The voice of British luxury
Helen Brocklebank, Chief Executive of Walpole, on nurturing British talent and what luxury really means.
Words by PELORUS
Coming up with a great business idea is one challenge. Having the entrepreneurial talent to turn it into a global brand is another altogether. Enter Walpole, an organisation founded in 1992, whose purpose is to promote, protect and develop the British luxury sector. We sat down with the Chief Executive, Helen Brocklebank, to discuss how this support network enables young brands and entrepreneurs to become major players on the international luxury scene.
What does British luxury mean to you and how is it unique?
“The things we talk about when it comes to British luxury are heritage, craftsmanship and creativity. So a brand’s personality, sensibility and outward thinking are all very important. A luxury brand’s DNA goes far beyond just the products – it represents a lifestyle and captures the habits of its clientele.
“I’d also say that British luxury is dynamic; it’s always looking forward, using its past as a springboard to have a more creative future. It has to evolve and be useful for the next generation.
“I think there’s something incredibly consistent at the heart of British luxury – the quality and creativity – but in the same breath it’s always evolving; it’s always got a sense of forward-thinking longevity to it.”
Are you constantly encouraging new founders to run with their ideas and invent where possible?
“At Walpole we’re really committed to the long-term of brands. So 10 years ago we created a programme called Brands of Tomorrow, which takes our early stage luxury brands – not start-ups but founded brands – through a programme of mentoring and workshops. We invest the time and talent to establish a luxury brand, and we’re giving them the best foundations for success. That hot-housing system has fantastic return. The brands that have come through that programme have – almost without exception – gone on to become label players. And I think that’s testament to the investment that Walpole and the British luxury sector makes in pushing these companies forward.”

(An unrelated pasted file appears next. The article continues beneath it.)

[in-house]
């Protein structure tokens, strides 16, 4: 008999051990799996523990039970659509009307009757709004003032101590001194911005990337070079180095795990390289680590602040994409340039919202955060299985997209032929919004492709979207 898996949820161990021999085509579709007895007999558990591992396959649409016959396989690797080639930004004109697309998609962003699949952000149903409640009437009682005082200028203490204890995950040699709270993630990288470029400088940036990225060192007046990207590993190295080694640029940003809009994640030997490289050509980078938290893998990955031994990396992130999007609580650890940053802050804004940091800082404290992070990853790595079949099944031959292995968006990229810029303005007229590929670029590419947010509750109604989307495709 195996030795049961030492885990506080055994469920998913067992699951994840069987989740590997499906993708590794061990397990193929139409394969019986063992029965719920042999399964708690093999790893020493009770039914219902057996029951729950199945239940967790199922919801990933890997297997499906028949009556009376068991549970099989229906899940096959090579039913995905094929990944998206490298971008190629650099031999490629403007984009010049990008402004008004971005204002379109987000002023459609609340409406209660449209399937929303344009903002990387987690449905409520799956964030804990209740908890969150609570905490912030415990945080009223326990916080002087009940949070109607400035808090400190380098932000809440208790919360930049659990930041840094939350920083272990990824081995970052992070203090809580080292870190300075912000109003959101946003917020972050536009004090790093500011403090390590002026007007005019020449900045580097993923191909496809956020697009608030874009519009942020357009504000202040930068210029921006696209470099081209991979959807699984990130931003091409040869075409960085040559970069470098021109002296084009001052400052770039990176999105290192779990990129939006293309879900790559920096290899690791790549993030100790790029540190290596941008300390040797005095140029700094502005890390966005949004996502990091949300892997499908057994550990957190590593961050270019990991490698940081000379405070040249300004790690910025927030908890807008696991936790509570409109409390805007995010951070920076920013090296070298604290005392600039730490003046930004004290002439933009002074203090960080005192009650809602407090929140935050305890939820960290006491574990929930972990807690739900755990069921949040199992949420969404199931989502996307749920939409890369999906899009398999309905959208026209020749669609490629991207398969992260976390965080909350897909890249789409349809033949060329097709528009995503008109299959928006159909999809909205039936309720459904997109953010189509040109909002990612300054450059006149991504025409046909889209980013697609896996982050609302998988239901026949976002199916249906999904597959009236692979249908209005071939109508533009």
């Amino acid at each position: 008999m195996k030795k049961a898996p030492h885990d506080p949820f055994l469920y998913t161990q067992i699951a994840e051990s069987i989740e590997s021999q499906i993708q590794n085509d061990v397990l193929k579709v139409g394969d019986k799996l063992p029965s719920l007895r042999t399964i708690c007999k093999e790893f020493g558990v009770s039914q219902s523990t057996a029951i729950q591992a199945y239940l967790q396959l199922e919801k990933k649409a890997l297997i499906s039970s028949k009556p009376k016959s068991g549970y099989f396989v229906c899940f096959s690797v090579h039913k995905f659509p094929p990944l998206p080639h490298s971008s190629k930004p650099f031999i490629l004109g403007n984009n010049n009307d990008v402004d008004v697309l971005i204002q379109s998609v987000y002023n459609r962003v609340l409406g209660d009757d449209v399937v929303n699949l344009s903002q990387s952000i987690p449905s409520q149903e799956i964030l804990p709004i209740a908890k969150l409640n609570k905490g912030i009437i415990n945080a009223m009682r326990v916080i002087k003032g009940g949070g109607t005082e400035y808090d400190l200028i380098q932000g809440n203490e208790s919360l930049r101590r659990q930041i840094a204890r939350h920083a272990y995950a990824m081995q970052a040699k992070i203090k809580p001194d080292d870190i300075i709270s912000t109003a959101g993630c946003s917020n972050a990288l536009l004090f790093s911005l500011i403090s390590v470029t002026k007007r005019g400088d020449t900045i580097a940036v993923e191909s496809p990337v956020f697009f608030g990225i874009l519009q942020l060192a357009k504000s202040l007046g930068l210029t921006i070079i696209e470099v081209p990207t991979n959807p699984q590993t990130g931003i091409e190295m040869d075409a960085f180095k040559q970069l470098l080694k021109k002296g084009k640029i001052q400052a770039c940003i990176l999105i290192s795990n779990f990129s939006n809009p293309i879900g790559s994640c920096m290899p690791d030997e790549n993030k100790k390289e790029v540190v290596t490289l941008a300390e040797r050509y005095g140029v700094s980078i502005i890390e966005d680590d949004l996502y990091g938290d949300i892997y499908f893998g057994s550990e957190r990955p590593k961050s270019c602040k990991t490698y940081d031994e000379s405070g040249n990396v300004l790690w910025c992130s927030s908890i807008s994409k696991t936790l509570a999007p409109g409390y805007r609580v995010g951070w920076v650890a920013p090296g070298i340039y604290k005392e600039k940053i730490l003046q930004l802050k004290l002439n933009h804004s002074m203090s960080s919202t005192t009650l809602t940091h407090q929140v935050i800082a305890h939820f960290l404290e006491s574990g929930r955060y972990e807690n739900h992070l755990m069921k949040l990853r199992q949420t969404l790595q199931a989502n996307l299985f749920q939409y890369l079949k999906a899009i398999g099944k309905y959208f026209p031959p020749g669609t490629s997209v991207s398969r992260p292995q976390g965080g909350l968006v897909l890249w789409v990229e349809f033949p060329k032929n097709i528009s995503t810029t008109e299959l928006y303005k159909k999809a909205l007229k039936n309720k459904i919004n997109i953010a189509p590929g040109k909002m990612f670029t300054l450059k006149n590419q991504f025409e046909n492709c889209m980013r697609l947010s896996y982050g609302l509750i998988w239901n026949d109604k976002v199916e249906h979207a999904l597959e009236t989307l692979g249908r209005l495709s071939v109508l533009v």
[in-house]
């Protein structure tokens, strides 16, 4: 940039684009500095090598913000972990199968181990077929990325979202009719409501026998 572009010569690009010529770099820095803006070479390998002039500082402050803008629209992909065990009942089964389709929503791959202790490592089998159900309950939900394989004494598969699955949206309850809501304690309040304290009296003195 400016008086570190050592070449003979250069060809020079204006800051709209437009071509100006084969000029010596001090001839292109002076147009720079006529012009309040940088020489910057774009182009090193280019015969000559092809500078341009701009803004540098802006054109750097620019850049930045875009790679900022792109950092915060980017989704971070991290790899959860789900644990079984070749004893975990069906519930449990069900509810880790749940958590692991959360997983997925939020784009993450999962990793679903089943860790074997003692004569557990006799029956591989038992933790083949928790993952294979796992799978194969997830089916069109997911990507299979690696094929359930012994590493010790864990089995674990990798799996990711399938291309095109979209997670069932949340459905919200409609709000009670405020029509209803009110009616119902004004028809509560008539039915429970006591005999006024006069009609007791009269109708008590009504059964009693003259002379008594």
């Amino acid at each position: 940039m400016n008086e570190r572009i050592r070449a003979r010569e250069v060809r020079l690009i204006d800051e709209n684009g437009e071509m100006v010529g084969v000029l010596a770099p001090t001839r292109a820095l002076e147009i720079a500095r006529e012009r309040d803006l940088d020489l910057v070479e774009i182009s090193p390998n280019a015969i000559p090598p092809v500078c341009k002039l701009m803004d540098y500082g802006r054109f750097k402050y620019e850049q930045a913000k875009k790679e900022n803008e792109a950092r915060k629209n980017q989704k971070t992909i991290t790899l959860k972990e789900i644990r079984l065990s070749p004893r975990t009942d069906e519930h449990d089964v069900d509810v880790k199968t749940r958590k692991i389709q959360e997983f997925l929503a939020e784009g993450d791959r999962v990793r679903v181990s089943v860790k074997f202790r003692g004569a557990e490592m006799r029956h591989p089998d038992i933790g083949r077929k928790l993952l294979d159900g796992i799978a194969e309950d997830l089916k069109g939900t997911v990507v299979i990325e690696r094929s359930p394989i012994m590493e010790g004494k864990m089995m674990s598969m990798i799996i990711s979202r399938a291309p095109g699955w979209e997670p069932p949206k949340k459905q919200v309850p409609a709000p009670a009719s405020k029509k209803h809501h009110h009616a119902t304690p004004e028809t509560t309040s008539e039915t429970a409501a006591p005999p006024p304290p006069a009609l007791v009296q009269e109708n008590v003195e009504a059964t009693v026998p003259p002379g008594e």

“There’s something incredibly consistent at the heart of British luxury”
It must be great to be part of a brand’s journey?
“I don’t think there’s anything more satisfying than that. I think that’s one of the reasons why the established brands get involved in supporting new brands – it’s hugely satisfying to see new ideas and see new businesses flourish. It’s also a two-way street; yes, you’re sharing work with the new generation, but you’re also getting new ideas that can be taken back to your own company. It’s a symbiotic process.”
When you’re choosing the brands to work with, is the person behind the idea as important as the idea itself?
“The founder is essential to the personality and the vision of the brand. Their energy, drive, commitment and belief is the key ingredient. They also need to have a fantastically solid business plan.”
You came into your role at Walpole with Brexit looming and luxury looking like it was potentially going to take a hit. Saying that, with so many applicants to the Brands of Tomorrow programme and so many new brands coming onto the scene, is the outlook generally quite positive?
“It’s potentially a tricky time to start a business, but that shouldn’t put you off, because actually if you look back to the horrible recession of 2008, quite a lot of businesses started out really well. There are always problems for investment, that’s the same in any market in any business sector, but the customer is spiking.
“One interesting point about some of the new brands we’re working with is that quite a few of them have been founded by people who are on their second or third career and decided to set up their own business.
“Brexit is a challenge for everything. On the whole, I’m focused on beyond Brexit, into the opportunities that exist in markets like the US, China and the Middle East. I think there’s never been a better time for British luxury brands, Brexit be damned – the world really loves British-made products.”